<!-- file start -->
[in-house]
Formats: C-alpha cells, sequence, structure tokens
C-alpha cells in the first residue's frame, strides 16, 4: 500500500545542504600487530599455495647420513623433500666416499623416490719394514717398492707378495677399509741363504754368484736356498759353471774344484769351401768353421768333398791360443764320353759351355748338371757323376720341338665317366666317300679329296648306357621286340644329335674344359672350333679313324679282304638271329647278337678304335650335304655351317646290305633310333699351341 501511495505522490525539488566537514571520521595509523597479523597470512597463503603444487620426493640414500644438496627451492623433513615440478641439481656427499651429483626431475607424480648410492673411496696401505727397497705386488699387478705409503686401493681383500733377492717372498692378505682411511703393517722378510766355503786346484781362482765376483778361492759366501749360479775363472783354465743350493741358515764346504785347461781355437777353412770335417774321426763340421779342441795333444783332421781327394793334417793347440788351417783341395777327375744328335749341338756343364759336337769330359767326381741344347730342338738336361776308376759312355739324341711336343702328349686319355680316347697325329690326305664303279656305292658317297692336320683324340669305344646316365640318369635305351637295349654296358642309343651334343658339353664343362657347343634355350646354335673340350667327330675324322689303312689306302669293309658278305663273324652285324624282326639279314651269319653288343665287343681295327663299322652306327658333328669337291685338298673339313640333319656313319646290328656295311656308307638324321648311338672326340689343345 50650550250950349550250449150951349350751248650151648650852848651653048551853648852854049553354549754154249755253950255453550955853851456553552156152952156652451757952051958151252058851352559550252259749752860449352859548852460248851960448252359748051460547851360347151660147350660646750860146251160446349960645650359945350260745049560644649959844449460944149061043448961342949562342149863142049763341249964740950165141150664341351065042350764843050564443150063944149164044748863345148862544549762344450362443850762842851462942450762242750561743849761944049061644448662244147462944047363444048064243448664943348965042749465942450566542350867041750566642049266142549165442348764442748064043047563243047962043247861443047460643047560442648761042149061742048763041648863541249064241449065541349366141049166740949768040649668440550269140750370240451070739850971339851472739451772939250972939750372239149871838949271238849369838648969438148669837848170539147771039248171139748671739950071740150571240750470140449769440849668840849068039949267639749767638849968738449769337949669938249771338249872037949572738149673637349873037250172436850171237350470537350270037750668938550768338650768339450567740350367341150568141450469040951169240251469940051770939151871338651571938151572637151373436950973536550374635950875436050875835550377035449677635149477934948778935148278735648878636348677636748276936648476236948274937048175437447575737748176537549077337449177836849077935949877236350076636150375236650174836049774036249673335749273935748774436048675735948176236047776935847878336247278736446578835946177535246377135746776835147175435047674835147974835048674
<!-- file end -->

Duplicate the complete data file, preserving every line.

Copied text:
[in-house]
Formats: C-alpha cells, sequence, structure tokens
C-alpha cells in the first residue's frame, strides 16, 4: 500500500545542504600487530599455495647420513623433500666416499623416490719394514717398492707378495677399509741363504754368484736356498759353471774344484769351401768353421768333398791360443764320353759351355748338371757323376720341338665317366666317300679329296648306357621286340644329335674344359672350333679313324679282304638271329647278337678304335650335304655351317646290305633310333699351341 501511495505522490525539488566537514571520521595509523597479523597470512597463503603444487620426493640414500644438496627451492623433513615440478641439481656427499651429483626431475607424480648410492673411496696401505727397497705386488699387478705409503686401493681383500733377492717372498692378505682411511703393517722378510766355503786346484781362482765376483778361492759366501749360479775363472783354465743350493741358515764346504785347461781355437777353412770335417774321426763340421779342441795333444783332421781327394793334417793347440788351417783341395777327375744328335749341338756343364759336337769330359767326381741344347730342338738336361776308376759312355739324341711336343702328349686319355680316347697325329690326305664303279656305292658317297692336320683324340669305344646316365640318369635305351637295349654296358642309343651334343658339353664343362657347343634355350646354335673340350667327330675324322689303312689306302669293309658278305663273324652285324624282326639279314651269319653288343665287343681295327663299322652306327658333328669337291685338298673339313640333319656313319646290328656295311656308307638324321648311338672326340689343345 50650550250950349550250449150951349350751248650151648650852848651653048551853648852854049553354549754154249755253950255453550955853851456553552156152952156652451757952051958151252058851352559550252259749752860449352859548852460248851960448252359748051460547851360347151660147350660646750860146251160446349960645650359945350260745049560644649959844449460944149061043448961342949562342149863142049763341249964740950165141150664341351065042350764843050564443150063944149164044748863345148862544549762344450362443850762842851462942450762242750561743849761944049061644448662244147462944047363444048064243448664943348965042749465942450566542350867041750566642049266142549165442348764442748064043047563243047962043247861443047460643047560442648761042149061742048763041648863541249064241449065541349366141049166740949768040649668440550269140750370240451070739850971339851472739451772939250972939750372239149871838949271238849369838648969438148669837848170539147771039248171139748671739950071740150571240750470140449769440849668840849068039949267639749767638849968738449769337949669938249771338249872037949572738149673637349873037250172436850171237350470537350270037750668938550768338650768339450567740350367341150568141450469040951169240251469940051770939151871338651571938151572637151373436950973536550374635950875436050875835550377035449677635149477934948778935148278735648878636348677636748276936648476236948274937048175437447575737748176537549077337449177836849077935949877236350076636150375236650174836049774036249673335749273935748774436048675735948176236047776935847878336247278736446578835946177535246377135746776835147175435047674835147974835048674